Some of Buffalo's biggest and most active real estate developers are among the largest beneficiaries of a special city property tax exemption — one that is frequently used in Buffalo, but is not well-known, understood or monitored by taxpayers. That's the conclusion of a new report by an advocacy group, which is raising concerns about the lack of oversight and potential for abuse in a statewide program that is used more in Buffalo than any other upstate city. The Public Accountability Initiative says the "485-a" tax breaks are benefiting wealthy developers, subsidizing luxury apartments and driving up rents. That, in turn, causes gentrification at the expense of lower-income residents, while leaving other property owners to make up the gap in the city budget, the group added. The 485-a program — known for the section of the state real property tax code that authorizes it — was designed to encourage the adaptive reuse of vacant or underutilized commercial and … [Read more...] about Report claims state tax breaks benefit Buffalo developers, drive up rents
State tax problems
Share This Story! Let friends in your social network know what you are reading about Facebook Email Twitter Google+ LinkedIn Pinterest Supreme Court sports betting decision is unlikely to fix state budget problems The Supreme Court decision that clears the way for sports betting in many states is unlikely to ease state budget crises in coming years. Sent! A link has been sent to your friend's email address. Posted! A link has been posted to your Facebook feed. Join the Nation's Conversation To find out more about Facebook commenting please read the Conversation Guidelines and FAQs Paul Davidson, USA TODAY Published 5:50 p.m. ET May 14, 2018 CLOSE The United States Supreme Court agreed on Monday to allow New Jersey's bid for sports betting at its casinos and racetracks, effectively ending prohibition on a $100 billion industry and striking down restrictions on wagering outside of Nevada. Time CONNECT TWEET LINKEDIN COMMENT … [Read more...] about Supreme Court sports betting decision is unlikely to fix state budget problems
The nominee to fill a vacant seat on the Board of Aldermen was the principal of a company that owes the state $171,226 in delinquent taxes, according to state records. Gillam Hospitality Group LLC is No. 12 on the Vermont Department of Taxes’ list of the top delinquent businesses. Bill Gillam addresses the Board of Aldermen on Monday after being nominated to fill a vacant seat on the board. (Kate Barcellos / Staff Photo) William Gillam, appointed Monday by Mayor David Allaire to fill the remaining year in an unexpired term, was principal of the company with his wife, Charlotte Gillam, doing business as South Station Restaurant. His nomination awaits confirmation by the full board of aldermen. South Station closed in 2013. Gillam, a former alderman, now works as food and beverage manager at the Holiday Inn in Rutland Town. Gillam said Tuesday the taxes owed were not covered by the restaurant’s bankruptcy. “The only thing we got out of this is they saved the mortgage … [Read more...] about Would-be alderman has large state tax debt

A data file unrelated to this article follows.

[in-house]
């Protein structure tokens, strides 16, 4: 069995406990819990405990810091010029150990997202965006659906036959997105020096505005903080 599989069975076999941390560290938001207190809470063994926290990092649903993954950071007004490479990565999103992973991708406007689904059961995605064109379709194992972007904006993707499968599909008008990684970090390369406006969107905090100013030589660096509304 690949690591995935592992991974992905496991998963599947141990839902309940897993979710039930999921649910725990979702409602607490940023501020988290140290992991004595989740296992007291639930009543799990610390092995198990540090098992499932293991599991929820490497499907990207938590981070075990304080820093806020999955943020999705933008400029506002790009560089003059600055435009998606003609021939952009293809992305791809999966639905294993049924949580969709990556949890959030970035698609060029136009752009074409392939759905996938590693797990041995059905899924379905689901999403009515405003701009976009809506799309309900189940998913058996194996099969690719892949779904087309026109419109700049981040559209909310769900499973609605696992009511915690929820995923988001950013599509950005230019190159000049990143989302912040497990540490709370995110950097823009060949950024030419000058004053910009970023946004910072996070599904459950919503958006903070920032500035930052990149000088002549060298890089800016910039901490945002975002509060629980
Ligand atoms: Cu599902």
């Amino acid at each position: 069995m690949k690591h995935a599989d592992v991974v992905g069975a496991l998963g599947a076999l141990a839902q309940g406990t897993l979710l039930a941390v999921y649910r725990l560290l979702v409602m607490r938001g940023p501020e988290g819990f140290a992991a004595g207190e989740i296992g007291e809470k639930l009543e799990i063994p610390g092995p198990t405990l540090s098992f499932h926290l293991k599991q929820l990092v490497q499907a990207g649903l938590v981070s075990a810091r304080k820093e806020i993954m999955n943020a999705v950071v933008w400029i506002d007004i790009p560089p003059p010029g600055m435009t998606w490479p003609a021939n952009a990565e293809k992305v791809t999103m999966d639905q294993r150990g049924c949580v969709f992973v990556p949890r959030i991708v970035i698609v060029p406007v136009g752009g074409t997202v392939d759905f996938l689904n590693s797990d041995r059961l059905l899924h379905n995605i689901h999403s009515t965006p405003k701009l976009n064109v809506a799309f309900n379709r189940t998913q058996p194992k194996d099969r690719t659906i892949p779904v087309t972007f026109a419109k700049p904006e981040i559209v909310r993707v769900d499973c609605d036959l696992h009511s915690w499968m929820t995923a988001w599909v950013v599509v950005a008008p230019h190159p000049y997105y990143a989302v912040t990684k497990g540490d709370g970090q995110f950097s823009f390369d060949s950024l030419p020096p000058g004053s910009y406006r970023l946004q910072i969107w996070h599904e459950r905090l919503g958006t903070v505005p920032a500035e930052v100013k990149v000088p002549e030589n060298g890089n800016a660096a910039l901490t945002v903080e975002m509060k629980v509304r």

While it sounds good in theory, attempts to achieve “smarter, smaller government” with lower tax rates and business incentives frequently have put fundamental services at risk — notably education — while not realizing the promised growth.As Iowa Republicans carve out a new state income tax code — an undertaking prompted, in part, by changes at the federal level — we are wary that mistaken assumptions that have driven past tax reform efforts will be repeated.Iowa is one of the few states allowing federal taxes to be deducted on state returns. Consequently, as it stands, the new lower federal tax rates would result in Iowa taxpayers having a higher state bill. In February, the Iowa Department of Revenue estimated the federal tax code revisions would result in Iowans paying nearly $148 million more in state taxes during the 2019 budget year and $192 million in 2020.Gov. Kim Reynolds and Republicans controlling the Senate and House have vowed they … [Read more...] about Is Iowa listening to other states’ tax cut woes?
Michael McDonough has run the numbers for his Maryland taxes, and they don’t look good.If the retired Catonsville man takes advantage of the new federal tax cuts next year, his refund from the U.S. government will be $1,400 bigger. But federal tax changes will drive his Maryland taxes up by $900, erasing nearly two-thirds of his federal windfall.“That’s pretty bad,” said McDonough, 79, a former account manager who earns a six-figure income. “That’s not the way it’s supposed to work, is it?”More than one Maryland taxpayer in five will be in a similar situation next year, according to the state’s Bureau of Revenue Estimates. The state’s tax code is linked to the federal code. Federal changes — particularly the elimination of deductions used widely in Maryland to reduce the amount of income that’s subject to taxation — have caused state taxes to increase.About 22 percent of state taxpayers are expected to see … [Read more...] about Maryland lawmakers’ tax relief plan leaves many with higher state tax bills